Economist reports Fukushima post mortem

See here.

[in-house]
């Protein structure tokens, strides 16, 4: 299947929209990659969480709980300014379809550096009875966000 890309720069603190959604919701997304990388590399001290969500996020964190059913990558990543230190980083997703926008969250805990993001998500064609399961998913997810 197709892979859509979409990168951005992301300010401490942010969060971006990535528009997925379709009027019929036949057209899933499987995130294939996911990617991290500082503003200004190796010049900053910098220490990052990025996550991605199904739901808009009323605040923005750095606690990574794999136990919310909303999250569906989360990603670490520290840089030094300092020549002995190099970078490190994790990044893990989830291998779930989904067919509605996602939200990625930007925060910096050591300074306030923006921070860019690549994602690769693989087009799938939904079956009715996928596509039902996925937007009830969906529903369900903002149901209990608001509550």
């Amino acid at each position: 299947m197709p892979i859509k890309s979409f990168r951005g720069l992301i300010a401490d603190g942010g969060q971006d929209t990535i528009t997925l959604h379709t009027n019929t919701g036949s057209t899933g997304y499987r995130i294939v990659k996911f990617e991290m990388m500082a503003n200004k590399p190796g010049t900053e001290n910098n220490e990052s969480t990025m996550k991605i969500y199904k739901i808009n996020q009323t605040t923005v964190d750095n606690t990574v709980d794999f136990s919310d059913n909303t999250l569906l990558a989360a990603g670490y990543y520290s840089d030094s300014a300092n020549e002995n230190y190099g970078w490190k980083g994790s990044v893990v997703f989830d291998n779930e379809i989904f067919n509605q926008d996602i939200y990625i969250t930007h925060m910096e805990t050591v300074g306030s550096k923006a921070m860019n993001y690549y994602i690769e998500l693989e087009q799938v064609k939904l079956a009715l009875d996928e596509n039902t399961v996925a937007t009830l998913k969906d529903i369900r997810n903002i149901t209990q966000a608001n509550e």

The fact that Japan organised a prompt evacuation, provided iodine pills and kept radioactive material out of the food chain means that experts expect Fukushima to have a negligible public-health effect, at least in terms of radiation (stress, fear and being removed from one’s home are forms of harm less easily measured). Less widely acknowledged is how well safety procedures for the staff in the plant appear to have worked. According to Mr Masui, not a single worker at the Fukushima Dai-ichi plant received a radiation dose of more than 250 milliSieverts, the raised limit for emergency responders set by government dispensation. That is five times the maximum annual dose for a nuclear worker, but it is well short of what is seen as a serious health risk. Given the circumstances—the lack of instrumentation, the explosions, the power outage, the psychological pressure, the possibility of bereavement and so on—the disciplined behaviour needed to avoid really bad exposures has been impressive. There is undoubtedly a lot wrong with the culture of Japan’s nuclear establishment, and various plants have had well-chronicled safety lapses. In this particular case, though, at least one part of the safety culture of the sorely tried workers seems to have held up remarkably.


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